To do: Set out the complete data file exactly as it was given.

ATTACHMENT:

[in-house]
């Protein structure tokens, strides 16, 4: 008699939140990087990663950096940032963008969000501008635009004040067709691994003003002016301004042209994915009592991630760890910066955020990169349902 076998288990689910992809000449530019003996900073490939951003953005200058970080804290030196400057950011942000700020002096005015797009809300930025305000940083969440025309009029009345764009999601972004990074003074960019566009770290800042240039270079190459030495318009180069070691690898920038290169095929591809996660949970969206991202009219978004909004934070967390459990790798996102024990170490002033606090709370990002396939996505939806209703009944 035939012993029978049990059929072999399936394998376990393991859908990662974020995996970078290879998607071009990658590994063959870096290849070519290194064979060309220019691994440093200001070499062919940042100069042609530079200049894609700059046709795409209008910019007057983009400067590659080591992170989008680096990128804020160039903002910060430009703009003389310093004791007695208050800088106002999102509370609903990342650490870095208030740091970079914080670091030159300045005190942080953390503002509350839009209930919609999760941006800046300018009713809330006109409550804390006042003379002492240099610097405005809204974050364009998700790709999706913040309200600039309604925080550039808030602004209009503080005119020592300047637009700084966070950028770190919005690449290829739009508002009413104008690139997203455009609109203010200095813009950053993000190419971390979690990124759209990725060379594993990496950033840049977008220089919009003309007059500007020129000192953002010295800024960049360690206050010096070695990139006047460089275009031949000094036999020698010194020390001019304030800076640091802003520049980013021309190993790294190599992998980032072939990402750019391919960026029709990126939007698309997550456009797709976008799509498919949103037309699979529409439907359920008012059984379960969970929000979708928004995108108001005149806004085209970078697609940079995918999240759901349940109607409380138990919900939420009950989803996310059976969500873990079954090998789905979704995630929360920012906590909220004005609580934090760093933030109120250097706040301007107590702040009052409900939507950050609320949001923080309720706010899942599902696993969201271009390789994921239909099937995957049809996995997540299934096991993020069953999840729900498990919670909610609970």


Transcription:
[in-house]
């Protein structure tokens, strides 16, 4: 008699939140990087990663950096940032963008969000501008635009004040067709691994003003002016301004042209994915009592991630760890910066955020990169349902 076998288990689910992809000449530019003996900073490939951003953005200058970080804290030196400057950011942000700020002096005015797009809300930025305000940083969440025309009029009345764009999601972004990074003074960019566009770290800042240039270079190459030495318009180069070691690898920038290169095929591809996660949970969206991202009219978004909004934070967390459990790798996102024990170490002033606090709370990002396939996505939806209703009944 035939012993029978049990059929072999399936394998376990393991859908990662974020995996970078290879998607071009990658590994063959870096290849070519290194064979060309220019691994440093200001070499062919940042100069042609530079200049894609700059046709795409209008910019007057983009400067590659080591992170989008680096990128804020160039903002910060430009703009003389310093004791007695208050800088106002999102509370609903990342650490870095208030740091970079914080670091030159300045005190942080953390503002509350839009209930919609999760941006800046300018009713809330006109409550804390006042003379002492240099610097405005809204974050364009998700790709999706913040309200600039309604925080550039808030602004209009503080005119020592300047637009700084966070950028770190919005690449290829739009508002009413104008690139997203455009609109203010200095813009950053993000190419971390979690990124759209990725060379594993990496950033840049977008220089919009003309007059500007020129000192953002010295800024960049360690206050010096070695990139006047460089275009031949000094036999020698010194020390001019304030800076640091802003520049980013021309190993790294190599992998980032072939990402750019391919960026029709990126939007698309997550456009797709976008799509498919949103037309699979529409439907359920008012059984379960969970929000979708928004995108108001005149806004085209970078697609940079995918999240759901349940109607409380138990919900939420009950989803996310059976969500873990079954090998789905979704995630929360920012906590909220004005609580934090760093933030109120250097706040301007107590702040009052409900939507950050609320949001923080309720706010899942599902696993969201271009390789994921239909099937995957049809996995997540299934096991993020069953999840729900498990919670909610609970």